This June, Salt Lake City will welcome Three Creeks Confluence Park. Located, at 1300 South and 900 West, the confluence is the site where Red Butte Creek, Emigration Creek, and Parley’s Creek join together and empty into the Jordan River. Previously a paved-over dead end, the confluence has been day-lighted and transformed into a site for community gathering, recreation, education, and restored riparian habitat. One new feature of the site is a pedestrian bridge spanning the confluence. Fencing on each side of this bridge offered the opportunity for new public artwork designed by local artists.

The artists with artwork in the Three Creeks Confluence public art project are: Elisabeth Bunker, Gyorge Ann Yawn, Claire Taylor, Chanté Burch, biltslouisart, Graham Rich, Hank Mattson, Jonathan and Jennifer Hale, Beto Conejo, Karl Hale,  Lola Reyes, Matt Monsoon, Joseph Toney, Joshua Graham, Rosa Bandeirinha, Reihanah Noori, Ann Chen, Cara Jean Hall, Al Denyer, and Tooza Design.

Twenty designs, each by a different Utah artist or team, were selected by Salt Lake City’s Art Design Board and approved by Mayor Erin Mendenhall for the Three Creeks Confluence project. Selected from 168 proposals, these one-of-a-kind artworks were each designed specifically for the Three Creeks site. Many speak to Salt Lake’s waterways and the natural life they support, and to the communities that live in the Glendale neighborhood where the park is located. Each design was fabricated into a Corten steel fence panel and installed in Three Creeks Confluence Park. Panels are grouped in sets of five that each include one lower, accessible-height panel.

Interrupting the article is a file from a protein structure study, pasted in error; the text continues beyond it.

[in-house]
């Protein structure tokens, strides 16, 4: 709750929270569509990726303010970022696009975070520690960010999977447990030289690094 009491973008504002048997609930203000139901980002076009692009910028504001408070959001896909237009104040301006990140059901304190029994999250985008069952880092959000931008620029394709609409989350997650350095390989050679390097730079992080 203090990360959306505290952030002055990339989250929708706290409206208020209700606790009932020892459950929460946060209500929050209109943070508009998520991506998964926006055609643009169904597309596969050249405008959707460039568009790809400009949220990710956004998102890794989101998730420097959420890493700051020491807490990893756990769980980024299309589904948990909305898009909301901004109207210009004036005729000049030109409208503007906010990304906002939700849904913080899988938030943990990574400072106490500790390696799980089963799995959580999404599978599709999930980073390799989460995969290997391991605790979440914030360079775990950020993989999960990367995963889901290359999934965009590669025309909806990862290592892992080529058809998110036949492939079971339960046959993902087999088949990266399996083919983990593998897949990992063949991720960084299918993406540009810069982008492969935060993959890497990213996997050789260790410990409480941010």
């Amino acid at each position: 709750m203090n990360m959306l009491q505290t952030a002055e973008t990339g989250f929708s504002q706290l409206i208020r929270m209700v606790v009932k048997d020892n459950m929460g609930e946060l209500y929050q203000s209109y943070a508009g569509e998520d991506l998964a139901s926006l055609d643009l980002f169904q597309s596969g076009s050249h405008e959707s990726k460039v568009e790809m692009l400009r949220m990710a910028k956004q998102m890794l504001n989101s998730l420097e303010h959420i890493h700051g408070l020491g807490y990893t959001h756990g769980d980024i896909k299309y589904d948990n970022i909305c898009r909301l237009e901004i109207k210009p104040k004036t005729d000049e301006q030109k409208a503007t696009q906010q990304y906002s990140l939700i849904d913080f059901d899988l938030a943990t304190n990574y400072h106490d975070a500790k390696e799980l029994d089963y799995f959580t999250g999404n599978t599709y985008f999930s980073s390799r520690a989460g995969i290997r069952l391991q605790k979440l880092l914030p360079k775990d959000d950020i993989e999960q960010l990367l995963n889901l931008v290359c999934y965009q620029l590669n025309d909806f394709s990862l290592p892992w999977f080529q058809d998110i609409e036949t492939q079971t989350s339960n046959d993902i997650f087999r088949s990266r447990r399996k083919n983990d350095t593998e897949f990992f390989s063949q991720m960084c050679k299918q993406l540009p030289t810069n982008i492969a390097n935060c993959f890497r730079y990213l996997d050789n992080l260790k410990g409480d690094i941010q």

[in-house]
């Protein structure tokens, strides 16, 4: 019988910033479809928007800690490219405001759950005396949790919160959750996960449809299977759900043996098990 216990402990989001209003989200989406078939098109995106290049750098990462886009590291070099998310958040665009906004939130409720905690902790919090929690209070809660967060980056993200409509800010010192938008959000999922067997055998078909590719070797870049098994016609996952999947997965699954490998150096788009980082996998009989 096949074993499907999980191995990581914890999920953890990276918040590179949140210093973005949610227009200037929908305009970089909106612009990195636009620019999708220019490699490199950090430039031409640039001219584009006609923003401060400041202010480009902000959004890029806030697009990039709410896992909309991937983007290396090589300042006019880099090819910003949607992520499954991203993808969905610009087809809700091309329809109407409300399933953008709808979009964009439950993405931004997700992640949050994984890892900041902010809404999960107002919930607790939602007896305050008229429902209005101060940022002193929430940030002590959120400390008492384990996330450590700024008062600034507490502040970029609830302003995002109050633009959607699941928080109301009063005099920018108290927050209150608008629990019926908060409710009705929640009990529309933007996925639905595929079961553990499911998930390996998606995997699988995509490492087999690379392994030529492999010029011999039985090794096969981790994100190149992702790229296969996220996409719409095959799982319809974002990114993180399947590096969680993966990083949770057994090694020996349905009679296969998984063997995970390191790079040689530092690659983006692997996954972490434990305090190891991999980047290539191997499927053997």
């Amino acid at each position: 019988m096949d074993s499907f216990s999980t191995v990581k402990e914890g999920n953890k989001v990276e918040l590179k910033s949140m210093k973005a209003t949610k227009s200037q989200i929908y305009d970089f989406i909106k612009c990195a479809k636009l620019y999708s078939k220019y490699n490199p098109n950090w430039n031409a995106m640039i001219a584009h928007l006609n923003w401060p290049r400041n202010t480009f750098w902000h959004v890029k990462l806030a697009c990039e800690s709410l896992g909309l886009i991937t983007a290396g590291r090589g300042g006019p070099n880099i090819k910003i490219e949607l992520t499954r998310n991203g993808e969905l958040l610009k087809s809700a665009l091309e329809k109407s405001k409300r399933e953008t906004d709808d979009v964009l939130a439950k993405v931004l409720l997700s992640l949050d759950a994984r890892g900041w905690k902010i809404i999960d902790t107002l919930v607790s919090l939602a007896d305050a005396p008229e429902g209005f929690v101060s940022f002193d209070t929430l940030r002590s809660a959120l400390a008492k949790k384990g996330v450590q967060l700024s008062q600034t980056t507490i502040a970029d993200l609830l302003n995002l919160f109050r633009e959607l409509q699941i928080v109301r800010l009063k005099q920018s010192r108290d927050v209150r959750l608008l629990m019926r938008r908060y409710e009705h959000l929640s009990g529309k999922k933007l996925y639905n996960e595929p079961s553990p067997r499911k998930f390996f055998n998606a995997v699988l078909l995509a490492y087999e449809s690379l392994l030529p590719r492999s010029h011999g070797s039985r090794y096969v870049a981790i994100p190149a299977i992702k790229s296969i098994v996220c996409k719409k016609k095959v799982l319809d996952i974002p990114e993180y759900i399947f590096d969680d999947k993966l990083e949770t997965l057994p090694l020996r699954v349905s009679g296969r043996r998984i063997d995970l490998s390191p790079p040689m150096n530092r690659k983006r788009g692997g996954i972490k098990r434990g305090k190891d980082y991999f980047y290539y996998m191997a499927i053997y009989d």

This public art project was an opportunity for artists who work in 2 dimensions to apply for a public art commission, which are often sculptural. The call for artists was designed to be accessible to emerging and established artists, by reducing certain application barriers and providing technical assistance to selected artists. The Salt Lake City Public Art Program encouraged artists with a connection to the Glendale neighborhood and/or to the unique hydrology of Salt Lake City to apply, and twelve of the twenty artists selected for this opportunity articulated one or both of these connections in their proposals.

This project was possible thanks to Metal Arts Foundry, which fabricated the artwork; Trevor Dahl, the local artist and graphic designer who provided technical assistance on the project; and Salt Lake City’s Department of Parks and Public Lands.

Three Creeks Confluence Park, and with it, this newest public art installation, will open to the public this June. In the meantime, the Public Art Program is excited to introduce the designs included in this project and the local artists who created them.